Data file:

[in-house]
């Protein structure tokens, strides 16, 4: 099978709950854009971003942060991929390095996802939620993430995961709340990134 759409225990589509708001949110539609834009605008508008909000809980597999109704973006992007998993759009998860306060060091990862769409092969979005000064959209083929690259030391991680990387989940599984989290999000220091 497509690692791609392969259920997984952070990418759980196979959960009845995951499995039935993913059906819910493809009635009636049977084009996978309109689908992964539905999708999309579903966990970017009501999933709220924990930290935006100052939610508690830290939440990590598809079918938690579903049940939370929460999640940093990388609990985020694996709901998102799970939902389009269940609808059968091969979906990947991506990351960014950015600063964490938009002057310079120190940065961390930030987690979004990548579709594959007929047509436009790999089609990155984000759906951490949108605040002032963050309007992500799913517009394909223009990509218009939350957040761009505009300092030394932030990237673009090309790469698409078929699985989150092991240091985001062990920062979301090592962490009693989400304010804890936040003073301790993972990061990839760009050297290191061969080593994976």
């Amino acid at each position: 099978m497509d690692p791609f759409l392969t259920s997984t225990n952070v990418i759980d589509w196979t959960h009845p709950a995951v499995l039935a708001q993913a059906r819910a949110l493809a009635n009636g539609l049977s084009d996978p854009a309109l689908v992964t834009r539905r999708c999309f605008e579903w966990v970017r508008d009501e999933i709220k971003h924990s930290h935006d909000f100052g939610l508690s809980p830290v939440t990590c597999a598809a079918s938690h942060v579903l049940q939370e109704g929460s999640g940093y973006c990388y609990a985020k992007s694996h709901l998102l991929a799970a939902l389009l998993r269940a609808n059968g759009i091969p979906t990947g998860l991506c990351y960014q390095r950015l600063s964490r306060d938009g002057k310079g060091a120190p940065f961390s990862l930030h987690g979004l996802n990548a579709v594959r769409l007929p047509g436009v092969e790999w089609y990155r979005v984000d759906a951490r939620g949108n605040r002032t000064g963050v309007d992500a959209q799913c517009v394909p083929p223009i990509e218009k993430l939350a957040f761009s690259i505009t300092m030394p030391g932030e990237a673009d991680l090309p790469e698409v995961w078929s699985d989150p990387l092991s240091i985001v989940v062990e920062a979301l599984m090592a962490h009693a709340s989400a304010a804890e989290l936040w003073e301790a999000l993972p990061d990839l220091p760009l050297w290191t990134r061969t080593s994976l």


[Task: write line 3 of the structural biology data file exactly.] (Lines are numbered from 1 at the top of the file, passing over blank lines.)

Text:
């Amino acid at each position: 099978m497509d690692p791609f759409l392969t259920s997984t225990n952070v990418i759980d589509w196979t959960h009845p709950a995951v499995l039935a708001q993913a059906r819910a949110l493809a009635n009636g539609l049977s084009d996978p854009a309109l689908v992964t834009r539905r999708c999309f605008e579903w966990v970017r508008d009501e999933i709220k971003h924990s930290h935006d909000f100052g939610l508690s809980p830290v939440t990590c597999a598809a079918s938690h942060v579903l049940q939370e109704g929460s999640g940093y973006c990388y609990a985020k992007s694996h709901l998102l991929a799970a939902l389009l998993r269940a609808n059968g759009i091969p979906t990947g998860l991506c990351y960014q390095r950015l600063s964490r306060d938009g002057k310079g060091a120190p940065f961390s990862l930030h987690g979004l996802n990548a579709v594959r769409l007929p047509g436009v092969e790999w089609y990155r979005v984000d759906a951490r939620g949108n605040r002032t000064g963050v309007d992500a959209q799913c517009v394909p083929p223009i990509e218009k993430l939350a957040f761009s690259i505009t300092m030394p030391g932030e990237a673009d991680l090309p790469e698409v995961w078929s699985d989150p990387l092991s240091i985001v989940v062990e920062a979301l599984m090592a962490h009693a709340s989400a304010a804890e989290l936040w003073e301790a999000l993972p990061d990839l220091p760009l050297w290191t990134r061969t080593s994976l």